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WIN OF THE WEEK: BINGO!!!

Congratulations to our illustrious BINGO winners - Team VA GM3! They completed the following for their win: learning a joke from a patient, senior resident gives 2+ chalk talks in a week, whole team goes outside together, learn something personal about your social worker, and complete a discharge without a pharmacist paging you. Not to mention petting a therapy dog for bonus warm fuzzies!

Congratulations to our illustrious BINGO winners - Team VA GM3! They completed the following for their win: learning a joke from a patient, senior resident gives 2+ chalk talks in a week, whole team goes outside together, learn something personal about your social worker, and complete a discharge without a pharmacist paging you. Not to mention petting a therapy dog for bonus warm fuzzies!

And our runner ups - Team VA GM1! Coming in a close second place with: complete a med rec with >25 meds, visit the VA Canteen or Natural Food Store, all residents on the team attend at least 3 noon conferences/reports, intern goes home early, and admitting and discharging the same patient within 24h!  Thanks to all the ward/ICU teams for playing along and adding a little spice to an otherwise wet and mundane week in the hospital!

And our runner ups - Team VA GM1! Coming in a close second place with: complete a med rec with >25 meds, visit the VA Canteen or Natural Food Store, all residents on the team attend at least 3 noon conferences/reports, intern goes home early, and admitting and discharging the same patient within 24h!

Thanks to all the ward/ICU teams for playing along and adding a little spice to an otherwise wet and mundane week in the hospital!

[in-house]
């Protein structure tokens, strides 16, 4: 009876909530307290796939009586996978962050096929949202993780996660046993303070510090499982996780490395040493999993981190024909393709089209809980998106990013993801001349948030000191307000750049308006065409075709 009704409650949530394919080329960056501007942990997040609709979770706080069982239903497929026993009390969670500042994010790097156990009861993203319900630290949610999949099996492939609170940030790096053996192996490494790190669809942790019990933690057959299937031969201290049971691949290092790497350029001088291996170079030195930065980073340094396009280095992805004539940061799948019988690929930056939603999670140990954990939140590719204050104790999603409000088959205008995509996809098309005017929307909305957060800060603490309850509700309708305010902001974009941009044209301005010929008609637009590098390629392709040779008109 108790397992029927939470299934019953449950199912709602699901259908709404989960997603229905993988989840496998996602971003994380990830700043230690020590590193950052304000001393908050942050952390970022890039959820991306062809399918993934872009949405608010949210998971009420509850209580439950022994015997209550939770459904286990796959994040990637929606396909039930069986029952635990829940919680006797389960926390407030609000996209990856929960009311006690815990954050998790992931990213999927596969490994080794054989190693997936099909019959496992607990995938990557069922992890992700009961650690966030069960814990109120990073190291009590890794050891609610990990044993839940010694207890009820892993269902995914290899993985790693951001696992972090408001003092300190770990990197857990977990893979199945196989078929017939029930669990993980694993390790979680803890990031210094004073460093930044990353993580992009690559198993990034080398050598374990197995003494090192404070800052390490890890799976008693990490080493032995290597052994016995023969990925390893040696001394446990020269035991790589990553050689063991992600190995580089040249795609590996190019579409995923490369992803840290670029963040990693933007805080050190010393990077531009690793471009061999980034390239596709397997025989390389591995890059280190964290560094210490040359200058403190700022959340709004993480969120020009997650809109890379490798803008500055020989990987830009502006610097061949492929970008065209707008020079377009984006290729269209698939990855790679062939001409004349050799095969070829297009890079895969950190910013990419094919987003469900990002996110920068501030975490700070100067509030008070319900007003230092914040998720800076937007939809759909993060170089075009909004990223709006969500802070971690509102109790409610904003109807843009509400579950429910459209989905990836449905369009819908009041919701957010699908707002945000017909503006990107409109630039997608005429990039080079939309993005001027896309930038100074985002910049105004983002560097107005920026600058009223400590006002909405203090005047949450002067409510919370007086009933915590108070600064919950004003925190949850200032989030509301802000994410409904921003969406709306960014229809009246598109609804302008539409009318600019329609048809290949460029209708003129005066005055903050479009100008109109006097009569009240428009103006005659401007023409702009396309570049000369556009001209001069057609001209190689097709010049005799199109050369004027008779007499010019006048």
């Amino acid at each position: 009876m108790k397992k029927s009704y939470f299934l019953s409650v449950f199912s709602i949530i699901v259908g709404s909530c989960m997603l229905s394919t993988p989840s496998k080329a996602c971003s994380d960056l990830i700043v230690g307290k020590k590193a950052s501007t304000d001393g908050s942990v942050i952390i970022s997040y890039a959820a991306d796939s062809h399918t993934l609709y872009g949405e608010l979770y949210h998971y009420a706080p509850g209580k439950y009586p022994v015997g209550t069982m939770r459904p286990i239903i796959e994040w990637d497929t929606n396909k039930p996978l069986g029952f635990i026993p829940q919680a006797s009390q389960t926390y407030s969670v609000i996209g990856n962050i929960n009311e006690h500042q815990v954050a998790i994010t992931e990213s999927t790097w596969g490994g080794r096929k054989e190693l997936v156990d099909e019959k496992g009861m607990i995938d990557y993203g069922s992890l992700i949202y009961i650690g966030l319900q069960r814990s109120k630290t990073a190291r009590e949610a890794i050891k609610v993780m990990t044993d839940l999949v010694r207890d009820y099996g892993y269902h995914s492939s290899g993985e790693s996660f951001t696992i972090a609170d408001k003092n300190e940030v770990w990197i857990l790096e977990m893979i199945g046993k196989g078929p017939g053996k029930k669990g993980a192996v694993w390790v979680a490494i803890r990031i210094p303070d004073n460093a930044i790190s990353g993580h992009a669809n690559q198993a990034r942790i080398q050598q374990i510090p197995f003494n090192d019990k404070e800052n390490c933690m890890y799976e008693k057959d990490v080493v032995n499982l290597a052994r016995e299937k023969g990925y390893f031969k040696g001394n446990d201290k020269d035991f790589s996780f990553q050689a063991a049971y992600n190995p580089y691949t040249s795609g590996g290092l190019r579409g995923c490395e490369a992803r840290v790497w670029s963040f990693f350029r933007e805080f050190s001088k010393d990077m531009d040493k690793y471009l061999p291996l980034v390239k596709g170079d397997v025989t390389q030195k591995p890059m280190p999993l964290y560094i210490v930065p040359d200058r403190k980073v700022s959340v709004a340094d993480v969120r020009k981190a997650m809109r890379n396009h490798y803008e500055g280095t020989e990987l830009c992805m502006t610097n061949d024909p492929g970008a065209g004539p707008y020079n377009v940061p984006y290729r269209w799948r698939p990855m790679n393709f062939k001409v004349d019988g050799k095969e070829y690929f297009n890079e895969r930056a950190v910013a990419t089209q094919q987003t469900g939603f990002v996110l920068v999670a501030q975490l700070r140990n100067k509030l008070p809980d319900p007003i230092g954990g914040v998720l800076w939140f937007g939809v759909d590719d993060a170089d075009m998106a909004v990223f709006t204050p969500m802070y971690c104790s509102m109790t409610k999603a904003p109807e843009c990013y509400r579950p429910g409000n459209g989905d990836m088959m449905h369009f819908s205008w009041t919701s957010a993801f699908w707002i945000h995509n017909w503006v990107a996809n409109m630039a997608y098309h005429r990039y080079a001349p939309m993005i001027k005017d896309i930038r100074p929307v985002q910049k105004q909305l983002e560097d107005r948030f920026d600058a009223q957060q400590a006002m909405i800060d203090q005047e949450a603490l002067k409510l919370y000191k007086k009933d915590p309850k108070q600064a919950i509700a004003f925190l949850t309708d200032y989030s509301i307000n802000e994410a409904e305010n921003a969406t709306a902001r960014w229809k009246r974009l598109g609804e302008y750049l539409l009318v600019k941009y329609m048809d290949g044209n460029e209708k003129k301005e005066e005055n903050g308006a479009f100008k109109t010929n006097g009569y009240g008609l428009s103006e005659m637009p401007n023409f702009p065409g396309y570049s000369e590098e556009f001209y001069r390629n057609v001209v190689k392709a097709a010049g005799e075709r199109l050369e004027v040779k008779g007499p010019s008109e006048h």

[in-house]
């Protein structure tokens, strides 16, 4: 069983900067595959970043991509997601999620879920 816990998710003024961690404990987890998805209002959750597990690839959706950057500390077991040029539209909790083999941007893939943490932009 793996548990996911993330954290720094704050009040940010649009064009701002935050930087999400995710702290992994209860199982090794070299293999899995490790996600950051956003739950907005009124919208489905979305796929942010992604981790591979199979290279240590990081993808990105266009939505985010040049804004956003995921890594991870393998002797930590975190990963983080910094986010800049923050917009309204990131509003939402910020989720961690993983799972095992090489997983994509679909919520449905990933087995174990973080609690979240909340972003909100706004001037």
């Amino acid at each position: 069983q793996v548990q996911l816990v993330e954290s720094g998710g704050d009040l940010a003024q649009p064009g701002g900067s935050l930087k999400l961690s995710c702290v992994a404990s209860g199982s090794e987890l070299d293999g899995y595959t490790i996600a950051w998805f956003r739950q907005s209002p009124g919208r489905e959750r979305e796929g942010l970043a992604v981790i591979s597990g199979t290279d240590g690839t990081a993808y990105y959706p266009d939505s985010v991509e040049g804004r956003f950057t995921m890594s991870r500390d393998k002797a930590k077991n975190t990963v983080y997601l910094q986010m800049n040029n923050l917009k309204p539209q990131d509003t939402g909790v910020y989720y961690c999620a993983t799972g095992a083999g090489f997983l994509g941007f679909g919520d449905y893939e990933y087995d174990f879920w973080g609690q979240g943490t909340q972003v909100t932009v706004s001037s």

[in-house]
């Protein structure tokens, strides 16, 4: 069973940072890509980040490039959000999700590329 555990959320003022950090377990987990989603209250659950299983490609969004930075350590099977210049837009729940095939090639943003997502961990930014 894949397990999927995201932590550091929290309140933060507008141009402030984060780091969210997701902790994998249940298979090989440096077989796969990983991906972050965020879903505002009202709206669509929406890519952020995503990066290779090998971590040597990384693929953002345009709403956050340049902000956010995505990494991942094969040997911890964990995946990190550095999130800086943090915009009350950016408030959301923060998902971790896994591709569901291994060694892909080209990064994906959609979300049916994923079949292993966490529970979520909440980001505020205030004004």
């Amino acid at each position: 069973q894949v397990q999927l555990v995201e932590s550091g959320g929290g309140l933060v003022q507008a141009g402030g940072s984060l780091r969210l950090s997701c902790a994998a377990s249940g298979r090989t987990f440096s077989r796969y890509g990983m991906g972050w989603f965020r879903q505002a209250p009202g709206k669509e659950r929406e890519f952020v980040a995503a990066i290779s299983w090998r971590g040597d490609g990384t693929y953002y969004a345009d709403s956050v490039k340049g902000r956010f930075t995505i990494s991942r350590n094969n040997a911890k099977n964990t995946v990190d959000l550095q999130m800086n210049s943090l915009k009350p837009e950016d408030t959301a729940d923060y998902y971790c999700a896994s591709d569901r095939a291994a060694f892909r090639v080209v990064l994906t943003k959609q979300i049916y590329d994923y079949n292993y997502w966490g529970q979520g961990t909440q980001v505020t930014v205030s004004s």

WIN OF THE WEEK: UPDATES FROM PVAMC!

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Every week, this blog (IMRESPDX.COM) delivers to you content as fresh as a Mount Hood morning in February...

Today, the premiere Internal Medicine blog of the Pacific Northwest is proud to share with you news of the latest changes that relate to our cherished VA Medical Center!!!

Recently, the onus of placing beneficiary travel orders and observation admission orders have been lifted from the residents. Anyone who has tried to navigate this labyrinth of an order set can appreciate how big of a time saver this is.

In addition, a new buffer period for late call admissions has been implemented-- now admissions after 6:15 PM can be admitted by the night float team, allowing the late call teams to have a more predictable schedule.

Our VA Chief Resident position for Quality and Safety is now open for the 2020-2021 year! Please contact Dr. DiVeronica for more information about this fantastic opportunity.

Finally, we received word that the VA canteen now employs a SUSHI CHEF! We have not tried this ourselves, but please leave your reviews in the comments below or email a review to medchiefs@ohsu.edu for the sake of our entire readership!

Until Next Week, and Go Blazers!!!!

WIN OF THE WEEK: LINDA'S BACK!!!

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Dr. Peng returned from her monthlong rotation in Thailand this past week, regaling us with stories of her time there both as a clinician and a researcher:

” It was a wonderful trip. I spent time with clinical researchers looking at a large dataset they have on patients with dengue fever. In addition to research, I had a very interesting clinical experience at a couple different hospitals and also had the opportunity to talk to many clinicians, including world-renowned dengue clinicians.”